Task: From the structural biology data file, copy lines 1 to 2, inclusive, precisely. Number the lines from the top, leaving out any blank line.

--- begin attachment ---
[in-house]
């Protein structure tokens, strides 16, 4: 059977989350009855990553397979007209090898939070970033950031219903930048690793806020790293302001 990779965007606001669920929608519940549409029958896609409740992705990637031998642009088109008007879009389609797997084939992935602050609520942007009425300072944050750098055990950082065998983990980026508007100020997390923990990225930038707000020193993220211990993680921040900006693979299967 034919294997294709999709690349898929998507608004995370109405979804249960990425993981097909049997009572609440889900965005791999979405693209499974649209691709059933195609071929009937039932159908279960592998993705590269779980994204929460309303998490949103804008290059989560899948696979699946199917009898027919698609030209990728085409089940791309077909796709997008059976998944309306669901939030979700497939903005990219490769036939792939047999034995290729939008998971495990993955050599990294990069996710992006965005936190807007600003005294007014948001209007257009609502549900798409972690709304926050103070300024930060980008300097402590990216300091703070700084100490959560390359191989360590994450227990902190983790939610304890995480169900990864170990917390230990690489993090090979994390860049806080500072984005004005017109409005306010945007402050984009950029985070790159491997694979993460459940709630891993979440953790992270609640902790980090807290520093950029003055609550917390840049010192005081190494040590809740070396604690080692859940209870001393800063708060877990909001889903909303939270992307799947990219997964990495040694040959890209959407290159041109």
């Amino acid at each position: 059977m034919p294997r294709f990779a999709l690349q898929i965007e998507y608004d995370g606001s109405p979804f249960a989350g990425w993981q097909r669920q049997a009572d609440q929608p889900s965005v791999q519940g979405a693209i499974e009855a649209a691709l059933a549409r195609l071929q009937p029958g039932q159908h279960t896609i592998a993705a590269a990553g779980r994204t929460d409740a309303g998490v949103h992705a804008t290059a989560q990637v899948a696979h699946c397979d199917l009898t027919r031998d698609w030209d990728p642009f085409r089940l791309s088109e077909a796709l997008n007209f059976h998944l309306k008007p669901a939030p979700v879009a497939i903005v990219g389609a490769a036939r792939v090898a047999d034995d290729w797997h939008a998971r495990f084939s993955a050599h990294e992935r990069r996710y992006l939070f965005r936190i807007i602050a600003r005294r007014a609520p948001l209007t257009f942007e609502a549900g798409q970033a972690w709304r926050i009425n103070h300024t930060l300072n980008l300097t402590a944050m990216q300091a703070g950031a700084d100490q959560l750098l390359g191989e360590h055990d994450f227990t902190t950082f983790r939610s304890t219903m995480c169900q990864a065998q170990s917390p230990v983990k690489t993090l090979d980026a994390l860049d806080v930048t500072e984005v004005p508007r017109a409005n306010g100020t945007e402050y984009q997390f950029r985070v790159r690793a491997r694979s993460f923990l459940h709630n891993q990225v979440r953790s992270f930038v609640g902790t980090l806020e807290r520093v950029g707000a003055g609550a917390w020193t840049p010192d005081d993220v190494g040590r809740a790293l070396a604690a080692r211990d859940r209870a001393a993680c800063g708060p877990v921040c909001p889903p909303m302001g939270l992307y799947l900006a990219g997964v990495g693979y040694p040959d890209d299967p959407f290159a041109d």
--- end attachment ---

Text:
[in-house]
């Protein structure tokens, strides 16, 4: 059977989350009855990553397979007209090898939070970033950031219903930048690793806020790293302001 990779965007606001669920929608519940549409029958896609409740992705990637031998642009088109008007879009389609797997084939992935602050609520942007009425300072944050750098055990950082065998983990980026508007100020997390923990990225930038707000020193993220211990993680921040900006693979299967 034919294997294709999709690349898929998507608004995370109405979804249960990425993981097909049997009572609440889900965005791999979405693209499974649209691709059933195609071929009937039932159908279960592998993705590269779980994204929460309303998490949103804008290059989560899948696979699946199917009898027919698609030209990728085409089940791309077909796709997008059976998944309306669901939030979700497939903005990219490769036939792939047999034995290729939008998971495990993955050599990294990069996710992006965005936190807007600003005294007014948001209007257009609502549900798409972690709304926050103070300024930060980008300097402590990216300091703070700084100490959560390359191989360590994450227990902190983790939610304890995480169900990864170990917390230990690489993090090979994390860049806080500072984005004005017109409005306010945007402050984009950029985070790159491997694979993460459940709630891993979440953790992270609640902790980090807290520093950029003055609550917390840049010192005081190494040590809740070396604690080692859940209870001393800063708060877990909001889903909303939270992307799947990219997964990495040694040959890209959407290159041109």